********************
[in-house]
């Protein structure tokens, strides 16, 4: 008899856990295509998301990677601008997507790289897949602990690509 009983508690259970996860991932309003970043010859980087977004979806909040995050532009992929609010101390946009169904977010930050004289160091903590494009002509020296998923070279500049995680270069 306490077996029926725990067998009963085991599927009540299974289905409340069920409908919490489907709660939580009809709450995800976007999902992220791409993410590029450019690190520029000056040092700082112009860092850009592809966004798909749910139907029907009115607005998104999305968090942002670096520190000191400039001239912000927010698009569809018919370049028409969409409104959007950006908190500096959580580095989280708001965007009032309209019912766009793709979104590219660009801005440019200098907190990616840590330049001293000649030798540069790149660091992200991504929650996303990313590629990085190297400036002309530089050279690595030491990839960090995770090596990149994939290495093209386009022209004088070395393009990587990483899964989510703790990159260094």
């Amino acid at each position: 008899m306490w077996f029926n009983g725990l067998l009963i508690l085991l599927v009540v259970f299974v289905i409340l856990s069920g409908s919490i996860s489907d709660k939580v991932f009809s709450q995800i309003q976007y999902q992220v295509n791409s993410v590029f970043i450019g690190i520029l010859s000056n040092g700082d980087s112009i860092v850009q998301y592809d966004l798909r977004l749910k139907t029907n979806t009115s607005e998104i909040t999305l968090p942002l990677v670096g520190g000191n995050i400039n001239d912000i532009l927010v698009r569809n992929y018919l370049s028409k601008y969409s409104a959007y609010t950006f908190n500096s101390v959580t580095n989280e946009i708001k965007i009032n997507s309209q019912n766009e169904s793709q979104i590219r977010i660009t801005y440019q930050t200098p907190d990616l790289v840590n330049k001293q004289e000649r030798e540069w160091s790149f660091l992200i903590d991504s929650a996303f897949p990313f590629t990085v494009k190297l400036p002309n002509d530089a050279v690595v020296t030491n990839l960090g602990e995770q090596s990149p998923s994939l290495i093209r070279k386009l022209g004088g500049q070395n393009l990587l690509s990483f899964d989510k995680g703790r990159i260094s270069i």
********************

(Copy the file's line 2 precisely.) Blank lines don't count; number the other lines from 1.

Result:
């Protein structure tokens, strides 16, 4: 008899856990295509998301990677601008997507790289897949602990690509 009983508690259970996860991932309003970043010859980087977004979806909040995050532009992929609010101390946009169904977010930050004289160091903590494009002509020296998923070279500049995680270069 306490077996029926725990067998009963085991599927009540299974289905409340069920409908919490489907709660939580009809709450995800976007999902992220791409993410590029450019690190520029000056040092700082112009860092850009592809966004798909749910139907029907009115607005998104999305968090942002670096520190000191400039001239912000927010698009569809018919370049028409969409409104959007950006908190500096959580580095989280708001965007009032309209019912766009793709979104590219660009801005440019200098907190990616840590330049001293000649030798540069790149660091992200991504929650996303990313590629990085190297400036002309530089050279690595030491990839960090995770090596990149994939290495093209386009022209004088070395393009990587990483899964989510703790990159260094």